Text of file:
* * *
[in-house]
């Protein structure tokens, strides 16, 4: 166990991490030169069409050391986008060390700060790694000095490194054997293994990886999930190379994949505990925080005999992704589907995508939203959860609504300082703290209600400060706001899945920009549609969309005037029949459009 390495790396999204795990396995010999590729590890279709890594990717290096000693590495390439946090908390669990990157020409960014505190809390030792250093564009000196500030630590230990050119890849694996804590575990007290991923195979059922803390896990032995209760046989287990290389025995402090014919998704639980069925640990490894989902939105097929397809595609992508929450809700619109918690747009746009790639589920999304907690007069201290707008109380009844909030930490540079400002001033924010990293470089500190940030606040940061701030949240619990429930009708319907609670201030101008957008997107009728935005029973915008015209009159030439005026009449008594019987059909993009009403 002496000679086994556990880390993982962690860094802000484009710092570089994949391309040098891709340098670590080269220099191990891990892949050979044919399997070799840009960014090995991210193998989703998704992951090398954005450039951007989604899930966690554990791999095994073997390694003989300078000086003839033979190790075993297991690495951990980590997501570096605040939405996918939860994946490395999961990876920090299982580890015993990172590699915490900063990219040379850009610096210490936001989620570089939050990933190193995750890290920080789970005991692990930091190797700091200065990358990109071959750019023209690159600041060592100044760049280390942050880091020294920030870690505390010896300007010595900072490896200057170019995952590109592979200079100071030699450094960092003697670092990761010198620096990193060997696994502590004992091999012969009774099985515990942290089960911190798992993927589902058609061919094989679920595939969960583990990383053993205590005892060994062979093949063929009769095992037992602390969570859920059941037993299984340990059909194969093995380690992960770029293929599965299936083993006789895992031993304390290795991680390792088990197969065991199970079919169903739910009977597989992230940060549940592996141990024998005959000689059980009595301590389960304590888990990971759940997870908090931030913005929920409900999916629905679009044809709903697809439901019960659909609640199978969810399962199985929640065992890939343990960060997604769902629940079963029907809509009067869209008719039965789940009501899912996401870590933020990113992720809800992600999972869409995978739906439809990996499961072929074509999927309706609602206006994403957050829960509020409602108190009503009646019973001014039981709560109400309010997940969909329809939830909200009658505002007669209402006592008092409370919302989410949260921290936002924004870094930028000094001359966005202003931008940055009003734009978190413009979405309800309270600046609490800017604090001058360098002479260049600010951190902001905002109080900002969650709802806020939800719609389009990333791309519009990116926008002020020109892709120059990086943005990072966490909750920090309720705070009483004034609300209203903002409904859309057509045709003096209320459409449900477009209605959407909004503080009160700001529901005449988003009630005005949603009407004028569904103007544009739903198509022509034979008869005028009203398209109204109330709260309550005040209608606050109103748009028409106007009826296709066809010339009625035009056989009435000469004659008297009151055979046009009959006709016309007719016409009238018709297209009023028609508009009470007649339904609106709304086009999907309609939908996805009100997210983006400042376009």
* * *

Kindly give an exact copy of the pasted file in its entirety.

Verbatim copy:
[in-house]
């Protein structure tokens, strides 16, 4: 166990991490030169069409050391986008060390700060790694000095490194054997293994990886999930190379994949505990925080005999992704589907995508939203959860609504300082703290209600400060706001899945920009549609969309005037029949459009 390495790396999204795990396995010999590729590890279709890594990717290096000693590495390439946090908390669990990157020409960014505190809390030792250093564009000196500030630590230990050119890849694996804590575990007290991923195979059922803390896990032995209760046989287990290389025995402090014919998704639980069925640990490894989902939105097929397809595609992508929450809700619109918690747009746009790639589920999304907690007069201290707008109380009844909030930490540079400002001033924010990293470089500190940030606040940061701030949240619990429930009708319907609670201030101008957008997107009728935005029973915008015209009159030439005026009449008594019987059909993009009403 002496000679086994556990880390993982962690860094802000484009710092570089994949391309040098891709340098670590080269220099191990891990892949050979044919399997070799840009960014090995991210193998989703998704992951090398954005450039951007989604899930966690554990791999095994073997390694003989300078000086003839033979190790075993297991690495951990980590997501570096605040939405996918939860994946490395999961990876920090299982580890015993990172590699915490900063990219040379850009610096210490936001989620570089939050990933190193995750890290920080789970005991692990930091190797700091200065990358990109071959750019023209690159600041060592100044760049280390942050880091020294920030870690505390010896300007010595900072490896200057170019995952590109592979200079100071030699450094960092003697670092990761010198620096990193060997696994502590004992091999012969009774099985515990942290089960911190798992993927589902058609061919094989679920595939969960583990990383053993205590005892060994062979093949063929009769095992037992602390969570859920059941037993299984340990059909194969093995380690992960770029293929599965299936083993006789895992031993304390290795991680390792088990197969065991199970079919169903739910009977597989992230940060549940592996141990024998005959000689059980009595301590389960304590888990990971759940997870908090931030913005929920409900999916629905679009044809709903697809439901019960659909609640199978969810399962199985929640065992890939343990960060997604769902629940079963029907809509009067869209008719039965789940009501899912996401870590933020990113992720809800992600999972869409995978739906439809990996499961072929074509999927309706609602206006994403957050829960509020409602108190009503009646019973001014039981709560109400309010997940969909329809939830909200009658505002007669209402006592008092409370919302989410949260921290936002924004870094930028000094001359966005202003931008940055009003734009978190413009979405309800309270600046609490800017604090001058360098002479260049600010951190902001905002109080900002969650709802806020939800719609389009990333791309519009990116926008002020020109892709120059990086943005990072966490909750920090309720705070009483004034609300209203903002409904859309057509045709003096209320459409449900477009209605959407909004503080009160700001529901005449988003009630005005949603009407004028569904103007544009739903198509022509034979008869005028009203398209109204109330709260309550005040209608606050109103748009028409106007009826296709066809010339009625035009056989009435000469004659008297009151055979046009009959006709016309007719016409009238018709297209009023028609508009009470007649339904609106709304086009999907309609939908996805009100997210983006400042376009």